Biography by Bill Dahl
Versatile Ruth, Anita, June, and Bonnie Pointer regularly scored pop and soul hits throughout the '70s and '80s in a chameleonic variety of styles. Formed in Oakland, with their first successes for Blue Thumb Records blending funky rhythms with a novel nostalgic attitude (beginning with their 1973 revival of Allen Toussaint's "Yes We Can Can"), leading up to their first number one R&B item in 1975, "How Long (Betcha' Got a Chick on the Side)."
Bonnie signed with Motown in 1978 and kicked off her own string of R&B hits with "Free Me From My Freedom/Tie Me to a Tree (Handcuff Me)." (June and Anita also tried the solo route during the '80s, without leaving the fold.)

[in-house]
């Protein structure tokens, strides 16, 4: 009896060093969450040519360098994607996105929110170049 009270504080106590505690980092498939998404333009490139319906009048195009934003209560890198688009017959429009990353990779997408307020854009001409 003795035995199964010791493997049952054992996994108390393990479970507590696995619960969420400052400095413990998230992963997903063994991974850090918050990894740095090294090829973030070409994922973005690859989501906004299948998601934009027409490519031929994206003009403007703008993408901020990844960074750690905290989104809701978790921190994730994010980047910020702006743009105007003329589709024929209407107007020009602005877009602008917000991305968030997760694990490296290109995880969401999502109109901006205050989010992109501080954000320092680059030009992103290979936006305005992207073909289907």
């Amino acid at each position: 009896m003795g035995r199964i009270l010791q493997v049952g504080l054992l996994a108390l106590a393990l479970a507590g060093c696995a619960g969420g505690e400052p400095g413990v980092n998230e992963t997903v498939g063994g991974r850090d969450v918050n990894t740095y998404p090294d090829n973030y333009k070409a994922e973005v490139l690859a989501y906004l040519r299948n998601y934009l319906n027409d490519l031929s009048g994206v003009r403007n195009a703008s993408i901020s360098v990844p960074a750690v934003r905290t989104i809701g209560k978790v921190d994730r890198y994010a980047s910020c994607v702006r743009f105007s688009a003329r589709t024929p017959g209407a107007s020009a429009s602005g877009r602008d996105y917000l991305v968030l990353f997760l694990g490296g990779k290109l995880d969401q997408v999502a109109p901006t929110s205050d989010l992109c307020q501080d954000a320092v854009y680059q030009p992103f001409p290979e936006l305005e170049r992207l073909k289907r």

By 1979, when the remaining trio covered Bruce Springsteen's "Fire," the Pointers were headed in a more contemporary direction on the Planet label, and "He's So Shy" (1980), "Slow Hand" (1981), "Automatic," and the anthemic "Jump (For My Love)" (the last two both 1984) were savvy ditties that blazed trails across the R&B and pop charts. However, the group's success declined during the late '80s, as their records began to sound more formulaic. The Pointer Sisters lost their major-label record contract in the early '90s, and the group began performing on oldies circuits occasionally. In 1995, the trio made a tentative return to the spotlight when they joined a revival performance of the Fats Waller musical Ain't Misbehavin', yet the accompanying soundtrack album failed to gain much attention.
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